Not all literature majors end up crafting sparkling narratives from a fireside easy chair. Some aspiring novelists do attain that goal; others write screenplays for TV or film. Other literature graduates find employment writing for newspapers, magazines or doing internet writing. Others get ESL (English as a Second Language) certification and teach English in primary, secondary and university settings, and even internationally. You may add an educational tract and pursue a career in teaching English on a secondary level. There will always be a need for strong communicators in specific areas of writing like science and technology, sports, health and fitness, entertainment, politics, business and finance, just to name a few. Other common career outcomes for this major include:
Do you long to understand your world better through human history’s “collective memory” stored in volumes of great literature? Do you get excited about a major that feels like a “four-year-long book club?” Then perhaps a major in literature is just what you’ve been waiting for!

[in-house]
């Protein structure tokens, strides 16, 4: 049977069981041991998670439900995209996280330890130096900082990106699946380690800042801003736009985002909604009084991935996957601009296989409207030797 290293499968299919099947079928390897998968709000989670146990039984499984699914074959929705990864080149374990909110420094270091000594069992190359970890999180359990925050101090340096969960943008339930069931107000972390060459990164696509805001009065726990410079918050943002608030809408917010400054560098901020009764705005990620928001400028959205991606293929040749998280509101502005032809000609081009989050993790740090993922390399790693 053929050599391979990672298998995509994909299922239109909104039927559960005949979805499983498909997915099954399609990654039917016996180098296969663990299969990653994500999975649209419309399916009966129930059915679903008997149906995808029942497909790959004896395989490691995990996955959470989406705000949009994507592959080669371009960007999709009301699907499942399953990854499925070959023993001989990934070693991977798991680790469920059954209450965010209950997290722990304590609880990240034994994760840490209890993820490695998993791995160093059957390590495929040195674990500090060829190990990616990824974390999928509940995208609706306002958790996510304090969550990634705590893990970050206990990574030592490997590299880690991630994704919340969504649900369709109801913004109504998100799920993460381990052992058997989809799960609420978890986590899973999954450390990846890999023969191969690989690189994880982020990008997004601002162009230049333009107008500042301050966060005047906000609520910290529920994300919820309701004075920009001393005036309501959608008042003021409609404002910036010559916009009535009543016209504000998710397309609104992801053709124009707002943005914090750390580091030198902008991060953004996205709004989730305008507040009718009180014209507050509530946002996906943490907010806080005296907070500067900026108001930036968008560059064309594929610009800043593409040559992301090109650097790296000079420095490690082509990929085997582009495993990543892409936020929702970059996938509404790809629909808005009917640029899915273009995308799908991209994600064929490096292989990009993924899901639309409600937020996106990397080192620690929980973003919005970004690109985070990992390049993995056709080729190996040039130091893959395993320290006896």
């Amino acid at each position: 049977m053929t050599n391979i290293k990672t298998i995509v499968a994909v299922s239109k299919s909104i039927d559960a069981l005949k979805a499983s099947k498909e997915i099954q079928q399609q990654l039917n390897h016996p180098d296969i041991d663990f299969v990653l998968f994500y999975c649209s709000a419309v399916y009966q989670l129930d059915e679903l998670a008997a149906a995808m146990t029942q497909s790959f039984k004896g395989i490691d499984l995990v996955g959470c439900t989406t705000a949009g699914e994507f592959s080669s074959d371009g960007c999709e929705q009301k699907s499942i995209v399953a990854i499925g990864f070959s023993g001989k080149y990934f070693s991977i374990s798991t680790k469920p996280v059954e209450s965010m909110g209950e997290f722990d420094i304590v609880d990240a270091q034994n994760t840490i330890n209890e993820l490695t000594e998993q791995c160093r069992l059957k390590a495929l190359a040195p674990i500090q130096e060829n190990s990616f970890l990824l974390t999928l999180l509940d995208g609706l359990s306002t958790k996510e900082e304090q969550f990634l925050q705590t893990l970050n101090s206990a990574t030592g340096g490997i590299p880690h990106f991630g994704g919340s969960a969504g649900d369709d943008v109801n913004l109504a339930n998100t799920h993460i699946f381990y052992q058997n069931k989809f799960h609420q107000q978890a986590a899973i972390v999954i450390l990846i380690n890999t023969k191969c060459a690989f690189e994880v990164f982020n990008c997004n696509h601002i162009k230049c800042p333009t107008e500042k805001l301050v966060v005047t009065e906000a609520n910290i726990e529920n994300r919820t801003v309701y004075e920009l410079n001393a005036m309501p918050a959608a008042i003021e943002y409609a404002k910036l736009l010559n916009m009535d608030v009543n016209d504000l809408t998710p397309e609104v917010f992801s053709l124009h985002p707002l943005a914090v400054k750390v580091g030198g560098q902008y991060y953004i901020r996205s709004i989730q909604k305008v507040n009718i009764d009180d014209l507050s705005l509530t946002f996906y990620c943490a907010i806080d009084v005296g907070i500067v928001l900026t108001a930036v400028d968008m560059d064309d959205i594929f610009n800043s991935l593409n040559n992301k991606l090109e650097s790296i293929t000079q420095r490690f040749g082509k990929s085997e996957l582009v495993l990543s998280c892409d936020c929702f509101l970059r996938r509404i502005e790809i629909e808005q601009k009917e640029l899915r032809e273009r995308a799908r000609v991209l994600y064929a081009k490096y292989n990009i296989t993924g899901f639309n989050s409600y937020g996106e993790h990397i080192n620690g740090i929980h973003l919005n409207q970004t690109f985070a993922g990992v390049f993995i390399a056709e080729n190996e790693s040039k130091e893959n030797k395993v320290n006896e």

By Jennifer Bailey
While there’s more to an English literature degree than reading hefty novels until your eyes go crossed, it would make good sense to say that reading and analyzing written works is likely to be central to your studies and something you must enjoy and have a passion for. Not only would obtaining a degree in Literature mean extensive reading but you would also spend a notable amount of time scrutinizing and debating a variety of texts, as well as learning literary trends, periods and important approaches that have shaped literature of today and how it is viewed.
Did you know that English literature has developed over the last 15 centuries from the Anglo-Saxon period to the present and is the largest body of literature written in a modern language?
At the undergraduate level, this major includes in-depth and wide-ranging exposure to literature from both British and American contributors. Your extensive reading would include works from the greatest authors, but you would also become familiar with the works of lesser-known authors including poets, essayists, playwrights, novelists and historians.
Degrees in English literature typically have a foundation in topics such as medieval literature, 19th-century poets or 20th-century British plays. You would also take full courses about individual authors such as Chaucer, Shakespeare, T.S. Eliot, Joyce, Keats, and Shelley or topics such as Beowulf, the 18th-century British novel, African-American literature or women’s literature. You might also take courses in literary theory, literary research, problems of modern literature and independent study.